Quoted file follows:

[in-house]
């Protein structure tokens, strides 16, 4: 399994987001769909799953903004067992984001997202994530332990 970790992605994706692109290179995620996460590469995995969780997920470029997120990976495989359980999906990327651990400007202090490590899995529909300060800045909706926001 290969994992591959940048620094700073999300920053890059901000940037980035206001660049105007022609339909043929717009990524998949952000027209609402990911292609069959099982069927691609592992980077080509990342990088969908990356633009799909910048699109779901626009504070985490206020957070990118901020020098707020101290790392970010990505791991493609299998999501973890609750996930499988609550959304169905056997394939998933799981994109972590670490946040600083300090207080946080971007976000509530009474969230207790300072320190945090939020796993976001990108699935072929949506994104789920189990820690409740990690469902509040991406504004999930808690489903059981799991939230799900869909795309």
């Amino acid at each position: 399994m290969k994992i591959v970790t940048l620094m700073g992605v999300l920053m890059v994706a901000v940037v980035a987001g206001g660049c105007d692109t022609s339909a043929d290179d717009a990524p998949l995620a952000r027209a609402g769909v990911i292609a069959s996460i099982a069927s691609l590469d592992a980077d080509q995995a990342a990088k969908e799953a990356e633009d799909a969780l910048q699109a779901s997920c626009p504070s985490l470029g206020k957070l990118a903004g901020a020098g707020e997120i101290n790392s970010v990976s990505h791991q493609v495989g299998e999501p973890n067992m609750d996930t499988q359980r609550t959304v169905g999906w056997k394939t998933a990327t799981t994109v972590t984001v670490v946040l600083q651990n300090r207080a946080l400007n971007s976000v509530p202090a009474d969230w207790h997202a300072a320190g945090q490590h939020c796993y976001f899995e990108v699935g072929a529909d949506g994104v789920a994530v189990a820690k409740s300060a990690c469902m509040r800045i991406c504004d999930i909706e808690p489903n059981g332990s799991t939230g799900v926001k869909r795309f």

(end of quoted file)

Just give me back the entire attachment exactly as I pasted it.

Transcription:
[in-house]
């Protein structure tokens, strides 16, 4: 399994987001769909799953903004067992984001997202994530332990 970790992605994706692109290179995620996460590469995995969780997920470029997120990976495989359980999906990327651990400007202090490590899995529909300060800045909706926001 290969994992591959940048620094700073999300920053890059901000940037980035206001660049105007022609339909043929717009990524998949952000027209609402990911292609069959099982069927691609592992980077080509990342990088969908990356633009799909910048699109779901626009504070985490206020957070990118901020020098707020101290790392970010990505791991493609299998999501973890609750996930499988609550959304169905056997394939998933799981994109972590670490946040600083300090207080946080971007976000509530009474969230207790300072320190945090939020796993976001990108699935072929949506994104789920189990820690409740990690469902509040991406504004999930808690489903059981799991939230799900869909795309």
């Amino acid at each position: 399994m290969k994992i591959v970790t940048l620094m700073g992605v999300l920053m890059v994706a901000v940037v980035a987001g206001g660049c105007d692109t022609s339909a043929d290179d717009a990524p998949l995620a952000r027209a609402g769909v990911i292609a069959s996460i099982a069927s691609l590469d592992a980077d080509q995995a990342a990088k969908e799953a990356e633009d799909a969780l910048q699109a779901s997920c626009p504070s985490l470029g206020k957070l990118a903004g901020a020098g707020e997120i101290n790392s970010v990976s990505h791991q493609v495989g299998e999501p973890n067992m609750d996930t499988q359980r609550t959304v169905g999906w056997k394939t998933a990327t799981t994109v972590t984001v670490v946040l600083q651990n300090r207080a946080l400007n971007s976000v509530p202090a009474d969230w207790h997202a300072a320190g945090q490590h939020c796993y976001f899995e990108v699935g072929a529909d949506g994104v789920a994530v189990a820690k409740s300060a990690c469902m509040r800045i991406c504004d999930i909706e808690p489903n059981g332990s799991t939230g799900v926001k869909r795309f």